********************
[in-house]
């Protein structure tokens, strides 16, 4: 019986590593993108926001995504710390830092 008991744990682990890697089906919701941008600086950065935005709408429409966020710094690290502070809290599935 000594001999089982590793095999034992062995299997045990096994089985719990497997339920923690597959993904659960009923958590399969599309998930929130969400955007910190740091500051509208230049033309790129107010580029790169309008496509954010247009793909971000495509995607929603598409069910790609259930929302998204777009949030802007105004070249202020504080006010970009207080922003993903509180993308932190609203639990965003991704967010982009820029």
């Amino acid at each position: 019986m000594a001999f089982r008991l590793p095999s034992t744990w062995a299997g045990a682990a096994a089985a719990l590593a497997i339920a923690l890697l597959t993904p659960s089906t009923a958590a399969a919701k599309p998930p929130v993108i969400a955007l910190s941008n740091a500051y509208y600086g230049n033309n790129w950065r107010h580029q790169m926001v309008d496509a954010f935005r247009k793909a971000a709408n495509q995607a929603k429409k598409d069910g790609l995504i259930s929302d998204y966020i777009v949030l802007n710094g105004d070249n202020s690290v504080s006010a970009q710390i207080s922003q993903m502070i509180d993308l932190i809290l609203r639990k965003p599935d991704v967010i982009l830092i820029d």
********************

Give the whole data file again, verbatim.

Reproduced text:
[in-house]
């Protein structure tokens, strides 16, 4: 019986590593993108926001995504710390830092 008991744990682990890697089906919701941008600086950065935005709408429409966020710094690290502070809290599935 000594001999089982590793095999034992062995299997045990096994089985719990497997339920923690597959993904659960009923958590399969599309998930929130969400955007910190740091500051509208230049033309790129107010580029790169309008496509954010247009793909971000495509995607929603598409069910790609259930929302998204777009949030802007105004070249202020504080006010970009207080922003993903509180993308932190609203639990965003991704967010982009820029």
């Amino acid at each position: 019986m000594a001999f089982r008991l590793p095999s034992t744990w062995a299997g045990a682990a096994a089985a719990l590593a497997i339920a923690l890697l597959t993904p659960s089906t009923a958590a399969a919701k599309p998930p929130v993108i969400a955007l910190s941008n740091a500051y509208y600086g230049n033309n790129w950065r107010h580029q790169m926001v309008d496509a954010f935005r247009k793909a971000a709408n495509q995607a929603k429409k598409d069910g790609l995504i259930s929302d998204y966020i777009v949030l802007n710094g105004d070249n202020s690290v504080s006010a970009q710390i207080s922003q993903m502070i509180d993308l932190i809290l609203r639990k965003p599935d991704v967010i982009l830092i820029d």